Hypotrich

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Hypotrichs
Uroleptus piscis - 160x (9836674874).jpg
Uroleptus sp.
Scientific classification
Domain: Eukaryota
(unranked): SAR
(unranked): Alveolata
Phylum: Ciliophora
Class: Spirotrichea
Subclass: Hypotrichia
Stein 1859
Orders

Sporadotrichida
Stichotrichida
Urostylida

The hypotrichs are a group of ciliated protozoa, common in fresh water, salt water, soil and moss. Hypotrichs possess compound ciliary organelles called "cirri," which are made up of thick tufts of cilia, sparsely distributed on the ventral surface of the cell. The multiple fused cilia which form a cirrus function together as a unit, enabling the organism to crawl along solid substrates such as submerged debris or sediments. Hypotrichs typically possess a large oral aperture, bordered on one side by a wreath or collar of membranelles (small membranous structures made up of fused cilia), forming an "adoral zone of membranelles," or AZM.[1][2][3]

Classification[edit]

Diagram of the oxytrichid hypotrich Stylonychia mytilus

Traditionally, the term hypotrich comprises all ciliates possessing a relatively flattened body shape, strong cirri restricted to the ventral surface, and a large oral region (peristome) partially surrounded by an "adoral zone of membranelles".[2] From a phylogenetic point of view, this historic grouping, which includes both euplotid ciliates (such as Euplotes and Aspidisca), and stichotrichian ciliates (such as Oxytricha and Urostyla), is paraphyletic.[4] Any natural group, or clade, that contains both Euplotes and Oxytricha would also have to include many morphologically dissimilar spirotrich ciliates, such as the tintinnids and the oligotrichs.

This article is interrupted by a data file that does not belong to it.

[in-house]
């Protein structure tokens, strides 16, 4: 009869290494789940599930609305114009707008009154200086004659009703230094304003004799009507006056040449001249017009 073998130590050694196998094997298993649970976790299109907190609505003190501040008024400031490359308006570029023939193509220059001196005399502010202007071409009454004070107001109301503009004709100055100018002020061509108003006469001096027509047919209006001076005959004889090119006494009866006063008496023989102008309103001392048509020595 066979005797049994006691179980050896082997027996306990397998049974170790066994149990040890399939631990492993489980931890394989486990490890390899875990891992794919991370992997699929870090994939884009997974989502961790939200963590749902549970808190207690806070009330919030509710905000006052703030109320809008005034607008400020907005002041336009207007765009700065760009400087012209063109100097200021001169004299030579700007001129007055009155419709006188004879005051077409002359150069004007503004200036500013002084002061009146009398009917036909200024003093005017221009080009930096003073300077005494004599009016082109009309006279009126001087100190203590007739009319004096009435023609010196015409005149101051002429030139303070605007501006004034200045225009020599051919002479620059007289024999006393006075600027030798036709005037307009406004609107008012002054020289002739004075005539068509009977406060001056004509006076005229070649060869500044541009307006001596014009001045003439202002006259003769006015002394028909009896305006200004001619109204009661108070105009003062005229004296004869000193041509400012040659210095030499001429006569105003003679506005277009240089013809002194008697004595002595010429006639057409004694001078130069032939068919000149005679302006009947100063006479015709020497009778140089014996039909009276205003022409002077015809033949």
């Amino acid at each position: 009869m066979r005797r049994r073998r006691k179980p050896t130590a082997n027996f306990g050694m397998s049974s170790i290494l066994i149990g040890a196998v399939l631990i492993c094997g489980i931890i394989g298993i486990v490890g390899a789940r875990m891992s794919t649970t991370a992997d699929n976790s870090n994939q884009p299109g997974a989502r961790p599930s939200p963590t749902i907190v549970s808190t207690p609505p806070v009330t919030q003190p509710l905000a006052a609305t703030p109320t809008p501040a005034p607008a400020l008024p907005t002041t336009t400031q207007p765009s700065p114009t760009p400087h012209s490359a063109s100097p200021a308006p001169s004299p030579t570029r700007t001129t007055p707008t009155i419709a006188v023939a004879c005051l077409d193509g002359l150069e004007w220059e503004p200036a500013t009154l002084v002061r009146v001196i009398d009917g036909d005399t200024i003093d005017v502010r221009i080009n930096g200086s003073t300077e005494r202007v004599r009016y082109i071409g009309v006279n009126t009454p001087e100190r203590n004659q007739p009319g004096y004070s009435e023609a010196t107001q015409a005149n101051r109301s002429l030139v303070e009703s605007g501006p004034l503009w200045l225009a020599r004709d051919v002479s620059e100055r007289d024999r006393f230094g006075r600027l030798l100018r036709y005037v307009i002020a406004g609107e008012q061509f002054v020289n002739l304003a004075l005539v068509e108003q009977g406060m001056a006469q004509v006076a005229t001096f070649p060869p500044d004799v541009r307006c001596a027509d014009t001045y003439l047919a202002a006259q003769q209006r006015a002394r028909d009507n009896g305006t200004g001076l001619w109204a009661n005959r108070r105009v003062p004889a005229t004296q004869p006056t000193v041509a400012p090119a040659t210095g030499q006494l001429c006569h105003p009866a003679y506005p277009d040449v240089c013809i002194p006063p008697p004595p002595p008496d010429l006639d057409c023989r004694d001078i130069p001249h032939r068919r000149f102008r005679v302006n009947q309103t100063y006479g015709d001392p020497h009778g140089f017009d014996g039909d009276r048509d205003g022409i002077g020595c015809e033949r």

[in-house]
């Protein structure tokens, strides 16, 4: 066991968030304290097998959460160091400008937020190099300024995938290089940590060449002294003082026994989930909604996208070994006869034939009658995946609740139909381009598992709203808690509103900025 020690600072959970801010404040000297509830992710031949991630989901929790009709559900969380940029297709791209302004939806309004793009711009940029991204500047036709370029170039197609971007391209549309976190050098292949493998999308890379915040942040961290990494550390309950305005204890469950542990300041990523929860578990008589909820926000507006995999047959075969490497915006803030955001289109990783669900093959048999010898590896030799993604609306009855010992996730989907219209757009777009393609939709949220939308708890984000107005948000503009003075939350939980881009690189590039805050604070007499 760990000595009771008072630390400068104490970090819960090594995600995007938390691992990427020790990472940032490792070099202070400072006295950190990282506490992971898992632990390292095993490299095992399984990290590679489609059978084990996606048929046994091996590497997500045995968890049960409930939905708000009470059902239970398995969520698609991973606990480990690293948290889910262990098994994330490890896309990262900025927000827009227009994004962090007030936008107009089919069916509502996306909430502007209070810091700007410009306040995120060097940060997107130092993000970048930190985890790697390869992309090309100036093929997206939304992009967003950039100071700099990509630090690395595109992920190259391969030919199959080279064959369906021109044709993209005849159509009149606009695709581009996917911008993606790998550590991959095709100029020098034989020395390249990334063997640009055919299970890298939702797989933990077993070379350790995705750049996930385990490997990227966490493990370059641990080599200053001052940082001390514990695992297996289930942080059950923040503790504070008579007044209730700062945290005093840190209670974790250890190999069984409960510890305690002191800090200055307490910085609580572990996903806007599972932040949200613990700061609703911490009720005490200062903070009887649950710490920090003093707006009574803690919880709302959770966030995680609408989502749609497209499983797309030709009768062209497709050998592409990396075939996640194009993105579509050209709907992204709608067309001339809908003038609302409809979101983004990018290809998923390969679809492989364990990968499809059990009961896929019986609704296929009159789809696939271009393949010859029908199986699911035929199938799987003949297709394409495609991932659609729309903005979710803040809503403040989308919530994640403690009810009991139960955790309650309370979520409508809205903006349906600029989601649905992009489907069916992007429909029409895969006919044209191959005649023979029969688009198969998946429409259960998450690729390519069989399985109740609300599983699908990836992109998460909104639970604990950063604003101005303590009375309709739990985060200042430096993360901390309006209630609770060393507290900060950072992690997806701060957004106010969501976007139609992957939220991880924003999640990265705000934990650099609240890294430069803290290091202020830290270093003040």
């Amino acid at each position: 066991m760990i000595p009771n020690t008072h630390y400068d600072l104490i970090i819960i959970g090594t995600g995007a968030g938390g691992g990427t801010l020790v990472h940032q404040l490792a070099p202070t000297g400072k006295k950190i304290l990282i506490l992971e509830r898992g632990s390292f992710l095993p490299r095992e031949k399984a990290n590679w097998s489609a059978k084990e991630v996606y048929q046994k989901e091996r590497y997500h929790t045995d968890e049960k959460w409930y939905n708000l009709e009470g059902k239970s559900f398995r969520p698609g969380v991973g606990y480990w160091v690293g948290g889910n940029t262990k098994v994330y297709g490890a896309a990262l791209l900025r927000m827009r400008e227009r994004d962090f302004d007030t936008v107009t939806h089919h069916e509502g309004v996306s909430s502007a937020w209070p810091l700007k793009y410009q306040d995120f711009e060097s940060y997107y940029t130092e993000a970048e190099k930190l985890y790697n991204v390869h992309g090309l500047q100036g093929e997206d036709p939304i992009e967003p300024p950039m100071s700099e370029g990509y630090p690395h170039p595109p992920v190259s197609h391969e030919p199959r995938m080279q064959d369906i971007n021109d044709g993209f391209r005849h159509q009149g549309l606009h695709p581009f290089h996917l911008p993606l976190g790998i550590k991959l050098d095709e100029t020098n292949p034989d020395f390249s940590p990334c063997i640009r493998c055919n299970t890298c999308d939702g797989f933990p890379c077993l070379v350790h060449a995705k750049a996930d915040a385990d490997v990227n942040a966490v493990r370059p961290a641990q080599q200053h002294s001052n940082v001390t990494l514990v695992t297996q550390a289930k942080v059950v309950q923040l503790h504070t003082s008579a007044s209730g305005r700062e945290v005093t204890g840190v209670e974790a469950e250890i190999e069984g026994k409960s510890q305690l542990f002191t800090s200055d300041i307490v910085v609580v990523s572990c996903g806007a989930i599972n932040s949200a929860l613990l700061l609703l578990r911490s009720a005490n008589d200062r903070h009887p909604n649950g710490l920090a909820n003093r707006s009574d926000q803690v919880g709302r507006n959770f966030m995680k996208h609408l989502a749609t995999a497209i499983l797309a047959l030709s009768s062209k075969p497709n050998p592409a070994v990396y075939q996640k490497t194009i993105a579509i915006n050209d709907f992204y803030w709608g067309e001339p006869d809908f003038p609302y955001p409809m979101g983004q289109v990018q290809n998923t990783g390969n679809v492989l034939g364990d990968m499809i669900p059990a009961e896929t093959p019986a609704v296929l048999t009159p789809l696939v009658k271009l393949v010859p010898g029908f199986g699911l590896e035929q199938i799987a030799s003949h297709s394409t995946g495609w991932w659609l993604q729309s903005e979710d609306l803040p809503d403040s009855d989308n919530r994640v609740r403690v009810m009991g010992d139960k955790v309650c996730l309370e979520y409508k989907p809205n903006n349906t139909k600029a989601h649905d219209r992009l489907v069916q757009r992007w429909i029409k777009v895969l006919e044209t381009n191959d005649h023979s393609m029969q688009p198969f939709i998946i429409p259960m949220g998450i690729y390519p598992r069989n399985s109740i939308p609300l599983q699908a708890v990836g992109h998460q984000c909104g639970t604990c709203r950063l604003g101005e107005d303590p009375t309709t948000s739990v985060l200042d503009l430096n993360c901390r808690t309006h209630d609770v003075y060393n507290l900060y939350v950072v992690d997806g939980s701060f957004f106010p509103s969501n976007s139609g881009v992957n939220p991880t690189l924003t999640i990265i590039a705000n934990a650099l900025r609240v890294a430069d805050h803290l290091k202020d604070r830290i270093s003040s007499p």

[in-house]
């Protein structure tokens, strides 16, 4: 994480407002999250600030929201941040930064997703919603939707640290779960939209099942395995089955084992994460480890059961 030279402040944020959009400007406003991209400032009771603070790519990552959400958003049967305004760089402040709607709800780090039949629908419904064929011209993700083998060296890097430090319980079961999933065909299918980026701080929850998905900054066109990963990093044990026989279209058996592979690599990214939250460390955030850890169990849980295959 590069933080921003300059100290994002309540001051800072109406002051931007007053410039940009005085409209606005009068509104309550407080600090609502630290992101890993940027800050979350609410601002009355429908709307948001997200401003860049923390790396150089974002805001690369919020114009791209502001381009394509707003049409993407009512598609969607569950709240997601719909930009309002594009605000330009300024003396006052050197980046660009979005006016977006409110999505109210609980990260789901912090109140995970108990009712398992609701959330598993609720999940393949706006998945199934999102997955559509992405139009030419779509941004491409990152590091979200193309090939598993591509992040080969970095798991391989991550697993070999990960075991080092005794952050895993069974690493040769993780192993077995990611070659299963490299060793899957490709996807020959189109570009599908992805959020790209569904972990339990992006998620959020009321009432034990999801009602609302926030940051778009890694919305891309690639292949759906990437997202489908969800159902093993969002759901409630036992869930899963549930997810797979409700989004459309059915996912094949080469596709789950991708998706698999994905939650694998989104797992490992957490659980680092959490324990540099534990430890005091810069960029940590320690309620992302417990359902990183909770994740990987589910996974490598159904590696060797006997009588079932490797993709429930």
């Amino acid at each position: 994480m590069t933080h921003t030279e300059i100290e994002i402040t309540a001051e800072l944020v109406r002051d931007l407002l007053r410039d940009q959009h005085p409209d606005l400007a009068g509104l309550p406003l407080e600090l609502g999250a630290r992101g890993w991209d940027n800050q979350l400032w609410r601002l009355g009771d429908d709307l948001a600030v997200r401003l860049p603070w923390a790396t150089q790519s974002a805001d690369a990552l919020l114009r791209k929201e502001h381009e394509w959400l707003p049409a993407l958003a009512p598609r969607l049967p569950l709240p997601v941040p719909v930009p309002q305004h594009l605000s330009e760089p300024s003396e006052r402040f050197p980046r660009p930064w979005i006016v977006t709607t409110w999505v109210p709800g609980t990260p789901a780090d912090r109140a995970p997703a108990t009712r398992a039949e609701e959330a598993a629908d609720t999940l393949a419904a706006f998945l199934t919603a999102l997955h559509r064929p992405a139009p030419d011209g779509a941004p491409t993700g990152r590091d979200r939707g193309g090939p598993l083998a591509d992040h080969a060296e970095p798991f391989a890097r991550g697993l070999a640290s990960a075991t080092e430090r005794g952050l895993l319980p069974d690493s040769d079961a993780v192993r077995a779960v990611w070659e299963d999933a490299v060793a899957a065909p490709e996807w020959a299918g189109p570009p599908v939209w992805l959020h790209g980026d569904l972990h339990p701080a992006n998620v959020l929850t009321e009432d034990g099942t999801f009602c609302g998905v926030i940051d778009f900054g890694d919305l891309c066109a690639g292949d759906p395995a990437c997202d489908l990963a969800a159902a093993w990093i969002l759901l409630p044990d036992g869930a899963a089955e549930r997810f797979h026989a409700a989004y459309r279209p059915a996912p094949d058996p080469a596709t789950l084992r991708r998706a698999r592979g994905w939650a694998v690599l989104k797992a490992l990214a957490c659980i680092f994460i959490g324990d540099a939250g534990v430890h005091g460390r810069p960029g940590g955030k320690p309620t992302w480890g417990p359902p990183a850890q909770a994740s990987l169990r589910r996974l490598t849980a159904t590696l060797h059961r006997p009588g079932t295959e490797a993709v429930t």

Oxytricha sp.
A hypotrich, ventral view

In the classification system developed by Denis Lynn in collaboration with Eugene B. Small, the subclass Hypotrichia was restricted to euplotids and one small order of marine ciliates called Kiitrichida, while most of the traditional hypotrichs were placed in the subclass Stichotrichia.[5] However, some prominent researchers—notably, the Austrian ciliatologist Helmut Berger—rejected Lynn's nomenclature, and continued to assign non-euplotid "hypotrich" ciliates, such as oxytrichids and urostyloids, to some variant of Friedrich von Stein's original order Hypotricha.[6] In their revised classification of the phylum Ciliophora, published in 2016, Gao et al. place the "stichotrichia" of Lynn & Small in the synonymous subclass Hypotrichia, and place all euplotid and discocephalid ciliates in the subclass Euplotia.[1] The same high-level taxa are used, without ranks, by Adl et al. in their "Revised Classification of Eukaryotes" of 2012.[2]

References[edit]

  1. ^ Curds, Colin R. (1982). British and Other Freshwater Ciliated Protozoa. Bath: Cambridge University Press. pp. Vol. II, p. 368. ISBN 0-521-24257-6. 
  2. ^ a b Kudo, Richard R. (Richard Roksabro) (1954). Protozoology. MBLWHOI Library. Springfield, Ill., C. C. Thomas. 
  3. ^ Corliss, John O. (1979). The Ciliated Protozoa: Characterization, Classification, and Guide to the Literature. Pergamon Press. ISBN 9780080187525. 
  4. ^ Gao, Feng; Warren, Alan; Zhang, Qianqian; Gong, Jun; Miao, Miao; Sun, Ping; Xu, Dapeng; Huang, Jie; Yi, Zhenzhen (2016-04-29). "The All-Data-Based Evolutionary Hypothesis of Ciliated Protists with a Revised Classification of the Phylum Ciliophora (Eukaryota, Alveolata)". Scientific Reports. 6 (1). ISSN 2045-2322. PMC 4850378Freely accessible. PMID 27126745. doi:10.1038/srep24874. 
  5. ^ "Classification of the Phylum Ciliophora, down to genus, revised by Denis Lynn (unpubl.)". www.uoguelph.ca. Retrieved 2017-07-10. 
  6. ^ Monograph of the Urostyloidea (Ciliophora, Hypotricha) | Helmut Berger | Springer.